Author: Peter Cantelon, Executive Director
There are two topics it is suggested you never broach in polite conversation (or writing) – politics and religion. You will be happy to hear we will not be talking about politics here.
Of course what this means is we need to sensitively and appropriately broach the subject of religion. Specifically, when your client base, membership, staff, stakeholders, board members etc. represent a diverse number of different faiths (and of course many who do not identify with a faith at all)?
There are loads of differing perspectives on this, each coloured by the experience and belief system of the person or people who hold them. Some subscribe to the “nobody move and nobody gets hurt” school of thought which is sort of a status quo approach.
In Canada there are some holidays that are more visible than others. Christmas comes to mind. This is due to the modern settler history of the country and the primary faith of those settlers – Christianity. There are also varying and significant differences within Christianity and other faiths in terms of how holidays like Christmas are observed. Understanding these nuances can make the difference between insult and compliment.
As Canada continues to grow in the 21st century we recognize a need to make space for and appreciate the value of myriad faith perspectives, not the least of which would be Indigenous people’s varying expressions of faith, having existed and developed here well ahead of colonial settlement.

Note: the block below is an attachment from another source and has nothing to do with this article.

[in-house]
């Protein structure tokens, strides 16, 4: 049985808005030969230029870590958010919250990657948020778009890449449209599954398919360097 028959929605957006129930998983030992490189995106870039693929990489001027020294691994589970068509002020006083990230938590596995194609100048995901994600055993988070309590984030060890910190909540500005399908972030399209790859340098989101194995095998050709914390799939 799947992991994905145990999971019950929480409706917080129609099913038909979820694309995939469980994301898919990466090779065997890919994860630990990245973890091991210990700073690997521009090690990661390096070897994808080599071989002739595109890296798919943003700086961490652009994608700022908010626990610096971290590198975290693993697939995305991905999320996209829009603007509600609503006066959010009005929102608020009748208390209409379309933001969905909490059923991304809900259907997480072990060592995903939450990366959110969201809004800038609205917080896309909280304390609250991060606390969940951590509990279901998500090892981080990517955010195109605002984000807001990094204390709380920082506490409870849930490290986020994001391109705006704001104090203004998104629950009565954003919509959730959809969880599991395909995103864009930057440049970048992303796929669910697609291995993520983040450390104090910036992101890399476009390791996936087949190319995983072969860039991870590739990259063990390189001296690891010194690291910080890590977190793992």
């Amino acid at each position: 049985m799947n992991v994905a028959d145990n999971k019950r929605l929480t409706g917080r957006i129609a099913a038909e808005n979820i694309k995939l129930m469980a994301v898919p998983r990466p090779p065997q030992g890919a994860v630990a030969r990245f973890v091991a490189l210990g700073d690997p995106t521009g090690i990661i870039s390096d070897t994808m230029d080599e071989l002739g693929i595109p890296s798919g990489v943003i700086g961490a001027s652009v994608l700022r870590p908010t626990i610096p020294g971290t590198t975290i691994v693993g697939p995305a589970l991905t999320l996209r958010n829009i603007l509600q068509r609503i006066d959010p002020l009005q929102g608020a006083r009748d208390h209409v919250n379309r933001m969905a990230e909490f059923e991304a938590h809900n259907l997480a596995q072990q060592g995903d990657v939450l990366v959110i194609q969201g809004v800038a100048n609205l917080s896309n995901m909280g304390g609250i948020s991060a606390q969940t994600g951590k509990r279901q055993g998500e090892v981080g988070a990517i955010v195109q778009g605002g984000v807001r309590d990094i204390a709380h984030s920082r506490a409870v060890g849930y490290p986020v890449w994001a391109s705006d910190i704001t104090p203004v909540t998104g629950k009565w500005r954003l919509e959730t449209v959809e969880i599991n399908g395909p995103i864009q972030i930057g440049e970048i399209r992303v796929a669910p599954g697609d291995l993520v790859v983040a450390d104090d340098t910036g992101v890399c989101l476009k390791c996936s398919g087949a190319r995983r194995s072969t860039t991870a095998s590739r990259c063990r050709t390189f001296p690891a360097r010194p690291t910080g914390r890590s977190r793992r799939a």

We should also recognize that the history of Christian faith and Indigenous peoples in Canada and around the globe is fraught with trauma and pain on the part of these same Indigenous peoples. Compassion and genuine humanity demand a sensitive approach.
Canada is a diverse and multicultural country, this is one of its primary strengths. As organizations within this country we should seek to celebrate these things and learn.
It is important to be humble and honest as an organization about what you know. A non-profit made up of staff and volunteers who are entirely Christian should not seek to celebrate other non-Christian faith-based holidays without the advice and guidance of a member of that faith community. They should also be VERY sensitive to the make-up of their client-base and community and seek to avoid causing harm where they meant simply to offer joy and goodwill.
It is ok to wish people a “Happy Chanukah” or wish people the best on Diwali or Ramadan for instance but inappropriate to offer any level of instruction or advice where there is no practitioner or adherent present to do so.
It is also important to avoid using faith-based holidays as an opportunity to market your organization. This could cheapen the holiday in the eyes of adherents and your organization.
Ultimately operating every day with a spirit of openness, providing respectful and equal space for all people regardless of faith, and demonstrating a willingness to listen and learn will give you the privilege of being able to speak into and celebrate holidays alongside your community, whatever their faith or lack thereof.
If you actively and with intention demonstrate a willingness to be an ally you will be welcome to communicate and even celebrate different holidays.